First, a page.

They’ve sold out of tickets this year but hopefully they’ll repeat the festival next year (https://cycletouringfestival.wordpress.com/).

Final thoughts for this blog. I’ve been thinking a lot about life in the last couple of months, maybe because it’s just turned three years since Lucy passed away and a lot of things have come flooding back. It reminded me about how precious life is and how one should not waste it, or get overly trapped by the pressures of modern life. Sometimes it feels like I’m renting my life out to someone else, rather than breaking the mold and choosing my own path; making a change can be scary and it’s easier to conform to what is considered normal. The exercise I’m going through at the moment, preparing to go on on tour and de-cluttering my life, whilst a bit manic, is proving very therapeutic. I’m really looking forward to hitting the road knowing everything is sorted, with a fresh baseline to start from whenever I get home. Whenever I lose focus I think about Lu and what she used to tell me about striving to get the most out of life. Such a wonderful person and missed by all who knew her.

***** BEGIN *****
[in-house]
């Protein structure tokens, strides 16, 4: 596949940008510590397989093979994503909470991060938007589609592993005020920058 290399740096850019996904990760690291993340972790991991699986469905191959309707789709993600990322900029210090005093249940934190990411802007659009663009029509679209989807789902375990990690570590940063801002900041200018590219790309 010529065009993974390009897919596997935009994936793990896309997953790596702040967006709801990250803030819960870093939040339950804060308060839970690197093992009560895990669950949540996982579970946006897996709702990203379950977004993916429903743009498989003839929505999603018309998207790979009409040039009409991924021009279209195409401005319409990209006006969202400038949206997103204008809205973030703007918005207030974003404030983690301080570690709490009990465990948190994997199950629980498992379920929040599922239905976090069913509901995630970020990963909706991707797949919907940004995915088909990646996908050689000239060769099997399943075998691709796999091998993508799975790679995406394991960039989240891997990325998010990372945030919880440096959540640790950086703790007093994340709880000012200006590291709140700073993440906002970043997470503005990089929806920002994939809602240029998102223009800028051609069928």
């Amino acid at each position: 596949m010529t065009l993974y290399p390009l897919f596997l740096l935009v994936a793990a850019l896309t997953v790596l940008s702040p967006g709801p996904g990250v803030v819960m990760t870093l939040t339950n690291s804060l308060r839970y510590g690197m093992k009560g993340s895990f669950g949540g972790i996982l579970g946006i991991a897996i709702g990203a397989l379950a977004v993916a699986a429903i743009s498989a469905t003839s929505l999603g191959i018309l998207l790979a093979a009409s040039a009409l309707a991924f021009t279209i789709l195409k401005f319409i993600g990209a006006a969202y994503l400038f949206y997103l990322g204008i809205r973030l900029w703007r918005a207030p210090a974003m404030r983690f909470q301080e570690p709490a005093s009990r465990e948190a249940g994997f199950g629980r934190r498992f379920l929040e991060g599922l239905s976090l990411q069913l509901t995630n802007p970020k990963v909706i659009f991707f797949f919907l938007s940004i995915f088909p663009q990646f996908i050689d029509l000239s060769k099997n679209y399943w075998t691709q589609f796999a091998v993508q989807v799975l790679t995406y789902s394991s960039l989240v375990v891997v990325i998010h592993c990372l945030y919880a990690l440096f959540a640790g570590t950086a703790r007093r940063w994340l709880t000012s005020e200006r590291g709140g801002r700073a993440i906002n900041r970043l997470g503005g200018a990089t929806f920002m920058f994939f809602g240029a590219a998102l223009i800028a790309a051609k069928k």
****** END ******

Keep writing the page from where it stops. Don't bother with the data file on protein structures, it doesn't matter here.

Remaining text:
Lu - walking in a winter wonderland

Lu – walking in a winter wonderland

I think Lu would agree with Mr Rollins’ thoughts below, which struck me as fitting this week.

'All you got is life time' - Henry Rollins

‘All you got is life time’ – Henry Rollins

Starting 2015 as I mean to continue

January can often be one of the ‘meh’ months after all the excitement of Christmas and New Year’s celebrations, then having to go back to work whilst it’s still dark for the majority of the day, with the weather not being conducive to wanting to get out of bed. I decided this year I’d make January count, rather than be the month you want to get through as fast as possible. It still seems to have flown by, but at least I appear to have achieved filling it with good memories rather than what can sometimes be a bland month.